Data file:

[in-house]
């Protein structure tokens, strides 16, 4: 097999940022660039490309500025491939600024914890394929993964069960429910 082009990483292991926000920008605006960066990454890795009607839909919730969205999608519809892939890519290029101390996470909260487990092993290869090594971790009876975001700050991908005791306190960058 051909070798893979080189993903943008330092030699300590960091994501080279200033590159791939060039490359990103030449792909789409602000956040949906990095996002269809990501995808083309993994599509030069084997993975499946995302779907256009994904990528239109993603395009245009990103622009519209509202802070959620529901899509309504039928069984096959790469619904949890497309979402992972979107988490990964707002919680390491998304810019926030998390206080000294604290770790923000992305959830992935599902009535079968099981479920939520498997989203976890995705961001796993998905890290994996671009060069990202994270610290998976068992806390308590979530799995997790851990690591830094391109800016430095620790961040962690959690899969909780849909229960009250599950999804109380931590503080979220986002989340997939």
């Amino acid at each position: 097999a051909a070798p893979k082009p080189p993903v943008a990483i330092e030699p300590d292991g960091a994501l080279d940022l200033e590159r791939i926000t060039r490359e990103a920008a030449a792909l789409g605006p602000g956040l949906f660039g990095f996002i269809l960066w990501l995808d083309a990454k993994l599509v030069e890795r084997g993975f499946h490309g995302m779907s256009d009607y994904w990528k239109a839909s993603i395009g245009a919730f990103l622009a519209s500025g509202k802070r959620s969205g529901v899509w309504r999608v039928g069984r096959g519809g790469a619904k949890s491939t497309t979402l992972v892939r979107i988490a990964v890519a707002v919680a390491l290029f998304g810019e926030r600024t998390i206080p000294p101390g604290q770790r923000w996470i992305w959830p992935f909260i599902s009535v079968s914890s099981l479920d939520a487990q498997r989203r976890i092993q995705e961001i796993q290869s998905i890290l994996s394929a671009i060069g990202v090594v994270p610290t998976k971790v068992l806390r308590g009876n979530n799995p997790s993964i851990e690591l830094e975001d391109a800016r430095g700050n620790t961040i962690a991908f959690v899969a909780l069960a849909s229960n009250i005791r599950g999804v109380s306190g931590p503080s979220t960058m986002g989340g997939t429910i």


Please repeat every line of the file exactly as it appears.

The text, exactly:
[in-house]
């Protein structure tokens, strides 16, 4: 097999940022660039490309500025491939600024914890394929993964069960429910 082009990483292991926000920008605006960066990454890795009607839909919730969205999608519809892939890519290029101390996470909260487990092993290869090594971790009876975001700050991908005791306190960058 051909070798893979080189993903943008330092030699300590960091994501080279200033590159791939060039490359990103030449792909789409602000956040949906990095996002269809990501995808083309993994599509030069084997993975499946995302779907256009994904990528239109993603395009245009990103622009519209509202802070959620529901899509309504039928069984096959790469619904949890497309979402992972979107988490990964707002919680390491998304810019926030998390206080000294604290770790923000992305959830992935599902009535079968099981479920939520498997989203976890995705961001796993998905890290994996671009060069990202994270610290998976068992806390308590979530799995997790851990690591830094391109800016430095620790961040962690959690899969909780849909229960009250599950999804109380931590503080979220986002989340997939």
């Amino acid at each position: 097999a051909a070798p893979k082009p080189p993903v943008a990483i330092e030699p300590d292991g960091a994501l080279d940022l200033e590159r791939i926000t060039r490359e990103a920008a030449a792909l789409g605006p602000g956040l949906f660039g990095f996002i269809l960066w990501l995808d083309a990454k993994l599509v030069e890795r084997g993975f499946h490309g995302m779907s256009d009607y994904w990528k239109a839909s993603i395009g245009a919730f990103l622009a519209s500025g509202k802070r959620s969205g529901v899509w309504r999608v039928g069984r096959g519809g790469a619904k949890s491939t497309t979402l992972v892939r979107i988490a990964v890519a707002v919680a390491l290029f998304g810019e926030r600024t998390i206080p000294p101390g604290q770790r923000w996470i992305w959830p992935f909260i599902s009535v079968s914890s099981l479920d939520a487990q498997r989203r976890i092993q995705e961001i796993q290869s998905i890290l994996s394929a671009i060069g990202v090594v994270p610290t998976k971790v068992l806390r308590g009876n979530n799995p997790s993964i851990e690591l830094e975001d391109a800016r430095g700050n620790t961040i962690a991908f959690v899969a909780l069960a849909s229960n009250i005791r599950g999804v109380s306190g931590p503080s979220t960058m986002g989340g997939t429910i």